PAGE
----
What’s worse is with his nuclear option (he reveals topsecret U.S. information if he disappears), he’s placed himself in a position where distinct enemies of the Obama administration, including ultra-rightwing members of the U.S. military, may profit by doing away with him.
    Maybe I’ve read too many John Le Carré novels.

  4. According to this article, it would be easier to extradite Assange to the U.S. from the U.K. than from Sweden.

    By the way, why isn’t anyone concerned about Private Bradley Manning, who is in a U.S. military prison facing 52 years in jail?

    It seems that there are first class and second class political prisoners.

  5. amos,

    That’s a good question. On the other hand, Manning could have taken a fair few steps to protect himself from retribution, but he didn’t. I don’t know why. One would have been to leak through a protected communication, which would leave him safe under the military whistleblower act (or whatever it’s called). The other would have been to leak through a lawyer (always the best option, at least in the US, Canada, and Europe), since the confidentiality protections there are as close to airtight as you can get.

    Beyond that, however, I don’t really know anything. Perhaps Wikileaks was supposed to protect his identity and failed? *shrug*

  6. I agree that it’s a good question. Apparently he is getting some defenders and Berkeley city council are debating whether or not to name him a hero. Glen Greenwald is saying on twitter apparently that there’s some big upcoming story about what’s happening to Manning, in which the word “torture” appears.

    Here’s some of Greenwald’s posts at Salon:

    I don’t know that he’s yet said much about Manning. I expect that those connecting the wiki leaks story with freedom of the press are going to start paying more attention to Manning.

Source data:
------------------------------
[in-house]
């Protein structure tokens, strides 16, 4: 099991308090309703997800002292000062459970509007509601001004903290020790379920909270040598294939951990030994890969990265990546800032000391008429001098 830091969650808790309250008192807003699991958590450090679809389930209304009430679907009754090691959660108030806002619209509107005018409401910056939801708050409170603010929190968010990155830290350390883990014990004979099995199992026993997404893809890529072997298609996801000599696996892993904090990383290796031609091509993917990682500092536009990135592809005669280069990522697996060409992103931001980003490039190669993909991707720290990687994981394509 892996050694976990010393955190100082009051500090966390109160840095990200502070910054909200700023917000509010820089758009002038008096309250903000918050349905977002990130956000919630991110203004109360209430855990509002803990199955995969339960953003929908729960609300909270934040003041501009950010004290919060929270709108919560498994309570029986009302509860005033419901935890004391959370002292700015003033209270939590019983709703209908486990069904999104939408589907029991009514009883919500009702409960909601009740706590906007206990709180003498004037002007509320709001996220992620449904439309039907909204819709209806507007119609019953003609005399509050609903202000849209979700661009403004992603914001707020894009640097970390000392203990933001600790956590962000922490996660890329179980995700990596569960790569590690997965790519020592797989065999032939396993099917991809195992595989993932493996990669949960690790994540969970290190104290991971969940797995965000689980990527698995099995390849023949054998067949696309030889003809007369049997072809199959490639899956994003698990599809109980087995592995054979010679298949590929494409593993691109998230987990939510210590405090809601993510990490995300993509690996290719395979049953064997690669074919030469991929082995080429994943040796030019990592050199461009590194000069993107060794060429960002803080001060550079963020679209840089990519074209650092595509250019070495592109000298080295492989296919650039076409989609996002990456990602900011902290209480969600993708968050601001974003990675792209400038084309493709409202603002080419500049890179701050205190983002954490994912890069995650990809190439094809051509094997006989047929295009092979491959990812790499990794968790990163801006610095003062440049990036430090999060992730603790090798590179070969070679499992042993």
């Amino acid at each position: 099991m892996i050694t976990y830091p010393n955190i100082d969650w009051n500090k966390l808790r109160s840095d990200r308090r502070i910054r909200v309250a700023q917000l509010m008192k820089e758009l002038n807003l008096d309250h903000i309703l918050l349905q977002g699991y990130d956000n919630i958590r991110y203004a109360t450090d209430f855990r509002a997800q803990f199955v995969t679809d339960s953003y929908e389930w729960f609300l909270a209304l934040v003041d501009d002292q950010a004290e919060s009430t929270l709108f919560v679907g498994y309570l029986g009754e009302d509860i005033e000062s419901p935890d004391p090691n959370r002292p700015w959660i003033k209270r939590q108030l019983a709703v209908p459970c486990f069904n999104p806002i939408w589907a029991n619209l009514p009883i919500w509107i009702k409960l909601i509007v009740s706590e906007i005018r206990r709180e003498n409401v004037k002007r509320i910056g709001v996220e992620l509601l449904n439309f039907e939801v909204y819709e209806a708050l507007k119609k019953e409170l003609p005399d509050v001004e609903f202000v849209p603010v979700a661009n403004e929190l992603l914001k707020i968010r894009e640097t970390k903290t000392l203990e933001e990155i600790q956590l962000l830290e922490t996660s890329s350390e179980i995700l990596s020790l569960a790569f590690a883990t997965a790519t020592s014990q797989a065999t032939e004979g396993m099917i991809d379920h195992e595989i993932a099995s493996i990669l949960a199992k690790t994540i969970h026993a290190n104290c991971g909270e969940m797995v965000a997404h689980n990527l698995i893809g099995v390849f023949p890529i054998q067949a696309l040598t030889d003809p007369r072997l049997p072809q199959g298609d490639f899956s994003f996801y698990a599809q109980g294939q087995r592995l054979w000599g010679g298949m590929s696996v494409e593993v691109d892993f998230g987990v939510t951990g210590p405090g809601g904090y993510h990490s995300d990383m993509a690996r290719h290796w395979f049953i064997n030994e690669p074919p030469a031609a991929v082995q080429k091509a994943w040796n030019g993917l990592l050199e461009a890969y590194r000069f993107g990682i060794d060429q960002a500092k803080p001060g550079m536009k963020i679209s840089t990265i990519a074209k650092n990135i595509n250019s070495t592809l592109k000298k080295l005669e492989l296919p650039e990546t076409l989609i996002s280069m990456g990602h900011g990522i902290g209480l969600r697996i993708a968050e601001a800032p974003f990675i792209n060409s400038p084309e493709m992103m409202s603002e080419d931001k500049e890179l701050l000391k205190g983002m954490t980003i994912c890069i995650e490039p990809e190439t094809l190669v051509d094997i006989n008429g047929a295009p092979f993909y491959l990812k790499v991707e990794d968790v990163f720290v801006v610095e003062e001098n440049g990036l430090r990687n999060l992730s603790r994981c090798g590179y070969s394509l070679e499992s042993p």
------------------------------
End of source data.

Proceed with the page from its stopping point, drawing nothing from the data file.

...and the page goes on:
7. I think the short answer to why Assange is getting more attention than Manning is just that Assange’s story is far sexier to the media. I mean, we’ve got an international playboy who hops from country to country, grants interviews, sticks his thumb in the eye of Obama and Clinton, and is being charged with rape. He grabs reader attention. Manning is a heroic military guy who exposes secrets. Not as many are going to read about that.

    But another part of the reason might be more substantive. Whether we agree with the charges against Manning or not (and I sincerely hope we do not), we can understand them and place them in a standard narrative of treason. But the charges against Assange by the United States are rather baffling. How can a non-US citizen with no ties to the US be tried in the US for treason? It boggles the mind, doesn’t it?

  8. “International manhunt” doesn’t seem to be right. Nobody was actively looking for him as far as I’m aware (he was known to be in Britain), and as soon as there was a valid warrant for his arrest here he turned himself in to the police. A minor nitpick, of course, but he never tried to evade justice on this charge.

  9. Let me recommend that one NOT google to find out about the treason question. The discussions are sometimes very ugly. Honestly, in ways one can predict and so are even more uninteresting. On the one hand, his sleeping around shows Assange is morally unfit but, on the other, he’s clearly gay.

  10. SeanH, no doubt you are right, but I could swear I read he was being looked for, was hard to find, etc.

    Self-preservation would be a motive for turning himself in. Otherwise, he is in a very vulnerable position with, e.g., the CIA looking for him. Yikes!